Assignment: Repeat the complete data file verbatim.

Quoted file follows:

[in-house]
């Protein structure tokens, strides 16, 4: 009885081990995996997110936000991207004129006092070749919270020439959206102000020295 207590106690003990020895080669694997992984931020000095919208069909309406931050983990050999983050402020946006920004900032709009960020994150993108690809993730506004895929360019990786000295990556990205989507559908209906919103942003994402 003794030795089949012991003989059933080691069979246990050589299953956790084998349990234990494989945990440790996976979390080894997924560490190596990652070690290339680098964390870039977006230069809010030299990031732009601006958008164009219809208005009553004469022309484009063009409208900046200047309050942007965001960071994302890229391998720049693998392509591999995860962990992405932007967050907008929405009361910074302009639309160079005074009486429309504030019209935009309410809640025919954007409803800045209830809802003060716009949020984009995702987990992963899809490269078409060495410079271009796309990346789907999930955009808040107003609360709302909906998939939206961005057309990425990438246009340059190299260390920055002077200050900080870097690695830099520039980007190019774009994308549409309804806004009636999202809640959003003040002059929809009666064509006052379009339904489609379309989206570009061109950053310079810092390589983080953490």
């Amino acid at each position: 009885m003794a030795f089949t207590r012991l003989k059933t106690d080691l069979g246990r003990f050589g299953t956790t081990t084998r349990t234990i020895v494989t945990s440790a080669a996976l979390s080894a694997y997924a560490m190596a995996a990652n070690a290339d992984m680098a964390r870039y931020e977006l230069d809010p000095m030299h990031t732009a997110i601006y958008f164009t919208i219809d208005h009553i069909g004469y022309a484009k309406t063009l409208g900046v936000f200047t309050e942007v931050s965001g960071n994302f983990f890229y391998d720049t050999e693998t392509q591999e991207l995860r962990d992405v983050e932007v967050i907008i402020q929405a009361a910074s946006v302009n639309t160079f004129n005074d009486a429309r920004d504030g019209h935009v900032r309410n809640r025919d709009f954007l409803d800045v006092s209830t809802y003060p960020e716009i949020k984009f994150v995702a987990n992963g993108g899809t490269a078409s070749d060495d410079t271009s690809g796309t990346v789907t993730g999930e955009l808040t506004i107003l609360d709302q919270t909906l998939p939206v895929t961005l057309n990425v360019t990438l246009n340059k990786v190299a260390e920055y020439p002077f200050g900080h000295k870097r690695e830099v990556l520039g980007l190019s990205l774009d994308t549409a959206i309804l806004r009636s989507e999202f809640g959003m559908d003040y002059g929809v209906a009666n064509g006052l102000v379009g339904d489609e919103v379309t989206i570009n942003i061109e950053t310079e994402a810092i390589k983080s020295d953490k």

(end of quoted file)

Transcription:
[in-house]
């Protein structure tokens, strides 16, 4: 009885081990995996997110936000991207004129006092070749919270020439959206102000020295 207590106690003990020895080669694997992984931020000095919208069909309406931050983990050999983050402020946006920004900032709009960020994150993108690809993730506004895929360019990786000295990556990205989507559908209906919103942003994402 003794030795089949012991003989059933080691069979246990050589299953956790084998349990234990494989945990440790996976979390080894997924560490190596990652070690290339680098964390870039977006230069809010030299990031732009601006958008164009219809208005009553004469022309484009063009409208900046200047309050942007965001960071994302890229391998720049693998392509591999995860962990992405932007967050907008929405009361910074302009639309160079005074009486429309504030019209935009309410809640025919954007409803800045209830809802003060716009949020984009995702987990992963899809490269078409060495410079271009796309990346789907999930955009808040107003609360709302909906998939939206961005057309990425990438246009340059190299260390920055002077200050900080870097690695830099520039980007190019774009994308549409309804806004009636999202809640959003003040002059929809009666064509006052379009339904489609379309989206570009061109950053310079810092390589983080953490």
């Amino acid at each position: 009885m003794a030795f089949t207590r012991l003989k059933t106690d080691l069979g246990r003990f050589g299953t956790t081990t084998r349990t234990i020895v494989t945990s440790a080669a996976l979390s080894a694997y997924a560490m190596a995996a990652n070690a290339d992984m680098a964390r870039y931020e977006l230069d809010p000095m030299h990031t732009a997110i601006y958008f164009t919208i219809d208005h009553i069909g004469y022309a484009k309406t063009l409208g900046v936000f200047t309050e942007v931050s965001g960071n994302f983990f890229y391998d720049t050999e693998t392509q591999e991207l995860r962990d992405v983050e932007v967050i907008i402020q929405a009361a910074s946006v302009n639309t160079f004129n005074d009486a429309r920004d504030g019209h935009v900032r309410n809640r025919d709009f954007l409803d800045v006092s209830t809802y003060p960020e716009i949020k984009f994150v995702a987990n992963g993108g899809t490269a078409s070749d060495d410079t271009s690809g796309t990346v789907t993730g999930e955009l808040t506004i107003l609360d709302q919270t909906l998939p939206v895929t961005l057309n990425v360019t990438l246009n340059k990786v190299a260390e920055y020439p002077f200050g900080h000295k870097r690695e830099v990556l520039g980007l190019s990205l774009d994308t549409a959206i309804l806004r009636s989507e999202f809640g959003m559908d003040y002059g929809v209906a009666n064509g006052l102000v379009g339904d489609e919103v379309t989206i570009n942003i061109e950053t310079e994402a810092i390589k983080s020295d953490k």